It potentially gets even better with a retirement annuity (RA)—always assuming, that is, that you’re happy to lock-in your money until you’re at least 55. This is because your RA fund not only attracts no income or capital gains tax during the accumulation phase; you also get a tax rebate on your contributions!

Your contributions to retirement funds are eligible for tax relief of up to 27.5% of your annual earnings (capped at R350 000 per annum). However, there is no overall annual or lifetime cap (unlike with TFSAs)—any contributions in excess of the tax-deductible amount is carried over into future years.

Furthermore, when you retire from the fund, any contributions that have not yet been allowed as a deduction can be paid out as an additional tax-free lump sum (in addition to the basic lifetime tax-free allowance of R500 000, subject to the overall lump sum limit of one-third of your total fund).

When to start?
It’s never too soon to invest – but it can sometimes be too late, depending on your goals. This is because the less time you give it, the less potential there is for compounding to work its magic on your behalf.

It’s not dissimilar to the case against so-called ‘rand-cost averaging’. Granted, no-one wants to accidentally buy at the top of the market—but that said, you can’t reliably predict the future anyway, and history shows that markets tend to be more up than down. Therefore, our view is that if you have money to invest, best invest it sooner rather than later.

What is compounding?
Compounding is a mathematical phenomenon that helps your investments to grow more quickly, by paying a return not just on the money you invest, but also on all the money you previously invested—and on the money that, in turn, you made on those earlier investments.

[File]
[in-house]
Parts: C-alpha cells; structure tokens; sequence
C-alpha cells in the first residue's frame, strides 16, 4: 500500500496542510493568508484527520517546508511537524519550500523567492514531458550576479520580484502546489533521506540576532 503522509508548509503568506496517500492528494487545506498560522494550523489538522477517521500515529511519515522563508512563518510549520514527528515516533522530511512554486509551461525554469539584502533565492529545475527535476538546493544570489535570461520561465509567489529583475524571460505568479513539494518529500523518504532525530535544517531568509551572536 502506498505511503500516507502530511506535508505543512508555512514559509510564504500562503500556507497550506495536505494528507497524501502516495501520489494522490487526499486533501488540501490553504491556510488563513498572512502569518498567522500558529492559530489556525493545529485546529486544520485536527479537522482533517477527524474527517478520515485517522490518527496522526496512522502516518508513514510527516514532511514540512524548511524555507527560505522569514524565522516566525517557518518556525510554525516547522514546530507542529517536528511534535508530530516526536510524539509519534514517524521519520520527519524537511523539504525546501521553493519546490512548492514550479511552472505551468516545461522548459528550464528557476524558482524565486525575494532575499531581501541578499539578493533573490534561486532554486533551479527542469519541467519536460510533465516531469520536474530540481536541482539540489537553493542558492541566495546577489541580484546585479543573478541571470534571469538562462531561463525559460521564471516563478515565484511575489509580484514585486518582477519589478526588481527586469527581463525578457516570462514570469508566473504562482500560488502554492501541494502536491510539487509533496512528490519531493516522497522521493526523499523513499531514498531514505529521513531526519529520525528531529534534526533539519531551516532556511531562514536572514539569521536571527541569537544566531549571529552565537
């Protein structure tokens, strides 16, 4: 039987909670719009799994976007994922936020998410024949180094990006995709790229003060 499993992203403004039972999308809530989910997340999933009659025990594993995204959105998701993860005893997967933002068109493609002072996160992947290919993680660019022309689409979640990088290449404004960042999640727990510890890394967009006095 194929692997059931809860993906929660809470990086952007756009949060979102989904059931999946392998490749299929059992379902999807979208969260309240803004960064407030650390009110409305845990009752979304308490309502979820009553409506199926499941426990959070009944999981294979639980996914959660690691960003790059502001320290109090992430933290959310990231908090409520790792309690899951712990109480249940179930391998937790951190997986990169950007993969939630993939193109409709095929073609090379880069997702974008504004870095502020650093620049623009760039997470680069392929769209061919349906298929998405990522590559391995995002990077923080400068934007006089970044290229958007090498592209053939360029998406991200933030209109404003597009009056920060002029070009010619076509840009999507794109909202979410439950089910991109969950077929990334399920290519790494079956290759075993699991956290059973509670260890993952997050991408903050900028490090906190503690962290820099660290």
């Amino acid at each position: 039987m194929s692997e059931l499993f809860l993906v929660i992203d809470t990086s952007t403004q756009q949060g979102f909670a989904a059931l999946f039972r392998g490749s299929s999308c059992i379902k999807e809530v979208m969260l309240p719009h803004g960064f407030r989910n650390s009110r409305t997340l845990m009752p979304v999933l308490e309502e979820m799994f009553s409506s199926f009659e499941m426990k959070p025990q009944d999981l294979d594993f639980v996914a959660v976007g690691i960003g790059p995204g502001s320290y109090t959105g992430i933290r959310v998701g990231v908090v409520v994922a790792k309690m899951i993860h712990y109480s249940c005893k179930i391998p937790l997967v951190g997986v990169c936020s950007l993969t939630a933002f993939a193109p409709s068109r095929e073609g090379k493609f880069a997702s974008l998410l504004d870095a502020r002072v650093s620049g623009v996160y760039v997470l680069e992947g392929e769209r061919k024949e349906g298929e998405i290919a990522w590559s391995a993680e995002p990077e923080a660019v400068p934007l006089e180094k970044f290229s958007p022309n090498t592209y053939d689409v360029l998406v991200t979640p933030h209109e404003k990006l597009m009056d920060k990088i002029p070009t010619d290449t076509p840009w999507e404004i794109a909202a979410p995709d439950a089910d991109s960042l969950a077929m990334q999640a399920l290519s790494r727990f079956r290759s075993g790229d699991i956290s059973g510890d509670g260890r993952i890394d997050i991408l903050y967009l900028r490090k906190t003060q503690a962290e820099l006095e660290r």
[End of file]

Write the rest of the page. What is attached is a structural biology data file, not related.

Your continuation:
It’s akin to a sort of snowballing effect.

Of course, the potential for your cash savings to compound is not what it used to be. We all need cash for emergencies, but with interest rates as low as they are at the moment (not to mention the bank charges on savings accounts), your cash savings aren’t going to grow that quickly—even with compounding.

It’s potentially a different story if you invest your money through an equity-based TFSA or RA. This is because the potential return from equities is far greater than from cash investments.

No-one can guarantee, of course, that you’ll make money in an equity-based TFSA or RA, as the value of your investments can fall as well as rise, which means that over the shorter-term you could potentially get back less than you put in.

However, these investments are intended to be longer-term (to at least age 55 in the case of RAs), and although one can withdraw funds from a TFSA at any time, you are best-served by staying invested for the long haul—particularly since withdrawn contributions cannot be ‘replaced’ under the annual and lifetime limits.

That said, given that real returns (i.e. over and above inflation) on South African equities have averaged 7% per annum over a period of 120 years (based on the Credit Suisse Investment Returns Yearbook 2020 using data from 1900 to 2019), there’s every reason to believe that the 9% figure used in our calculations is, if anything, somewhat conservative.

So now that we’re two months into a new tax year, why waste the rest of the year by leaving it until the last day on 28 February 2023 to invest in your TFSA or RA, when those extra 10 months could make a big difference to your wealth in the long run?

Steven Jones is a registered SARS tax practitioner, a practicing member of the South African Institute of Professional Accountants, and the editor of Personal Finance and Tax Breaks.